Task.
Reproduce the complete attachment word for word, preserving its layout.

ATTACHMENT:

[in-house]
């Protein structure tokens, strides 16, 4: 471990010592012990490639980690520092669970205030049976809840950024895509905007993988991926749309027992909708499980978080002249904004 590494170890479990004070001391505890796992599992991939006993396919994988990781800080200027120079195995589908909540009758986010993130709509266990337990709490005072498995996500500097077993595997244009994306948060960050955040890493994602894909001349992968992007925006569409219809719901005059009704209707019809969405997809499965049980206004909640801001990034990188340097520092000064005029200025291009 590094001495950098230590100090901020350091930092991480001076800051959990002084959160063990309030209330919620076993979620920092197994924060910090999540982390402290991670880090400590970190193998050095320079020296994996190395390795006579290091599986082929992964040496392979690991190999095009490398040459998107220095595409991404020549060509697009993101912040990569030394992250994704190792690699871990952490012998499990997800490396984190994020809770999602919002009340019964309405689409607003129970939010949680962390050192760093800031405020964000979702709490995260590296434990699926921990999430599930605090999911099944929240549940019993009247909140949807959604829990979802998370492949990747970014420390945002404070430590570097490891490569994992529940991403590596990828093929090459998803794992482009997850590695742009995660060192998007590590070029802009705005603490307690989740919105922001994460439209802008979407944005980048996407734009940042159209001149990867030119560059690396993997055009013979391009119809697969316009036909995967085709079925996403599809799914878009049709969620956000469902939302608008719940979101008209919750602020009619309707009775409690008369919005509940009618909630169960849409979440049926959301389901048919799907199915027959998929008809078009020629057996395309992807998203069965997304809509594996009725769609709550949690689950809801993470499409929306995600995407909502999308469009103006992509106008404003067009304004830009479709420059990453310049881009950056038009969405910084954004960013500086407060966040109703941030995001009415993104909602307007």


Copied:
[in-house]
């Protein structure tokens, strides 16, 4: 471990010592012990490639980690520092669970205030049976809840950024895509905007993988991926749309027992909708499980978080002249904004 590494170890479990004070001391505890796992599992991939006993396919994988990781800080200027120079195995589908909540009758986010993130709509266990337990709490005072498995996500500097077993595997244009994306948060960050955040890493994602894909001349992968992007925006569409219809719901005059009704209707019809969405997809499965049980206004909640801001990034990188340097520092000064005029200025291009 590094001495950098230590100090901020350091930092991480001076800051959990002084959160063990309030209330919620076993979620920092197994924060910090999540982390402290991670880090400590970190193998050095320079020296994996190395390795006579290091599986082929992964040496392979690991190999095009490398040459998107220095595409991404020549060509697009993101912040990569030394992250994704190792690699871990952490012998499990997800490396984190994020809770999602919002009340019964309405689409607003129970939010949680962390050192760093800031405020964000979702709490995260590296434990699926921990999430599930605090999911099944929240549940019993009247909140949807959604829990979802998370492949990747970014420390945002404070430590570097490891490569994992529940991403590596990828093929090459998803794992482009997850590695742009995660060192998007590590070029802009705005603490307690989740919105922001994460439209802008979407944005980048996407734009940042159209001149990867030119560059690396993997055009013979391009119809697969316009036909995967085709079925996403599809799914878009049709969620956000469902939302608008719940979101008209919750602020009619309707009775409690008369919005509940009618909630169960849409979440049926959301389901048919799907199915027959998929008809078009020629057996395309992807998203069965997304809509594996009725769609709550949690689950809801993470499409929306995600995407909502999308469009103006992509106008404003067009304004830009479709420059990453310049881009950056038009969405910084954004960013500086407060966040109703941030995001009415993104909602307007």